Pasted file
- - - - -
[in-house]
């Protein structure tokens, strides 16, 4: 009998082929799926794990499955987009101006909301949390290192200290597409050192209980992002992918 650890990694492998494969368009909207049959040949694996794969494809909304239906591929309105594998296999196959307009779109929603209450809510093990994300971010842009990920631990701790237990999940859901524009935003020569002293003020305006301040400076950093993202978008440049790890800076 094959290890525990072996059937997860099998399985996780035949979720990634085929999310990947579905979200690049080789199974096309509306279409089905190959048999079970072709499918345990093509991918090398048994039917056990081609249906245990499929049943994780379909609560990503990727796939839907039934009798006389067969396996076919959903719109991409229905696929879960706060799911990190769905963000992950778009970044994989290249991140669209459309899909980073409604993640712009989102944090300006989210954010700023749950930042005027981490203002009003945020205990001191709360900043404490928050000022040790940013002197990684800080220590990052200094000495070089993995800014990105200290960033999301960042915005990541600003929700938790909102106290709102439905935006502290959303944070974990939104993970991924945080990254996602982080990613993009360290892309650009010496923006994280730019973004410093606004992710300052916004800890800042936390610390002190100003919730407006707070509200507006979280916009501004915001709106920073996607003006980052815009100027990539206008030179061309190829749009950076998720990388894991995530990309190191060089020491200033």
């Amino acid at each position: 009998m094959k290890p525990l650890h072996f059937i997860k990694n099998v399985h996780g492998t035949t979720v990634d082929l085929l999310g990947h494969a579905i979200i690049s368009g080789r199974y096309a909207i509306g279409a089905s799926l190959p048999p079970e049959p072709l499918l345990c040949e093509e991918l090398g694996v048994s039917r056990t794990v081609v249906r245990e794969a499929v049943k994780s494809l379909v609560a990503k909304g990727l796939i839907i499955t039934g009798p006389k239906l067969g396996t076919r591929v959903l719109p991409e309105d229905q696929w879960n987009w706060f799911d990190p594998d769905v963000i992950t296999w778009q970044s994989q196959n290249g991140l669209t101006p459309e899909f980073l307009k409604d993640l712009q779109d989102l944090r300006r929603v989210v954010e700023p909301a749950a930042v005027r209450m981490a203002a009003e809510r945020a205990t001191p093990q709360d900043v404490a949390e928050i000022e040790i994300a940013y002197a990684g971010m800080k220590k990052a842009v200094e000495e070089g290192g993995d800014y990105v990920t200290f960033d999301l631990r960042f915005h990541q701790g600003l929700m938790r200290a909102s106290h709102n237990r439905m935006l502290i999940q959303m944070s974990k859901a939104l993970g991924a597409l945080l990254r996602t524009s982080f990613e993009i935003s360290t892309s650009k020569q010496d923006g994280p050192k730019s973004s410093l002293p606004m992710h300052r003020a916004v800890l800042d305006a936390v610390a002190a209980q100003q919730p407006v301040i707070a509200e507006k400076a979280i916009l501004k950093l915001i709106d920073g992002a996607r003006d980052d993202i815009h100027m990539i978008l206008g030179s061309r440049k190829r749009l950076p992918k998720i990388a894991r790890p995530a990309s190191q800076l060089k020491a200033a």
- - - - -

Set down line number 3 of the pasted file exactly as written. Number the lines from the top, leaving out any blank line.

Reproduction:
């Amino acid at each position: 009998m094959k290890p525990l650890h072996f059937i997860k990694n099998v399985h996780g492998t035949t979720v990634d082929l085929l999310g990947h494969a579905i979200i690049s368009g080789r199974y096309a909207i509306g279409a089905s799926l190959p048999p079970e049959p072709l499918l345990c040949e093509e991918l090398g694996v048994s039917r056990t794990v081609v249906r245990e794969a499929v049943k994780s494809l379909v609560a990503k909304g990727l796939i839907i499955t039934g009798p006389k239906l067969g396996t076919r591929v959903l719109p991409e309105d229905q696929w879960n987009w706060f799911d990190p594998d769905v963000i992950t296999w778009q970044s994989q196959n290249g991140l669209t101006p459309e899909f980073l307009k409604d993640l712009q779109d989102l944090r300006r929603v989210v954010e700023p909301a749950a930042v005027r209450m981490a203002a009003e809510r945020a205990t001191p093990q709360d900043v404490a949390e928050i000022e040790i994300a940013y002197a990684g971010m800080k220590k990052a842009v200094e000495e070089g290192g993995d800014y990105v990920t200290f960033d999301l631990r960042f915005h990541q701790g600003l929700m938790r200290a909102s106290h709102n237990r439905m935006l502290i999940q959303m944070s974990k859901a939104l993970g991924a597409l945080l990254r996602t524009s982080f990613e993009i935003s360290t892309s650009k020569q010496d923006g994280p050192k730019s973004s410093l002293p606004m992710h300052r003020a916004v800890l800042d305006a936390v610390a002190a209980q100003q919730p407006v301040i707070a509200e507006k400076a979280i916009l501004k950093l915001i709106d920073g992002a996607r003006d980052d993202i815009h100027m990539i978008l206008g030179s061309r440049k190829r749009l950076p992918k998720i990388a894991r790890p995530a990309s190191q800076l060089k020491a200033a």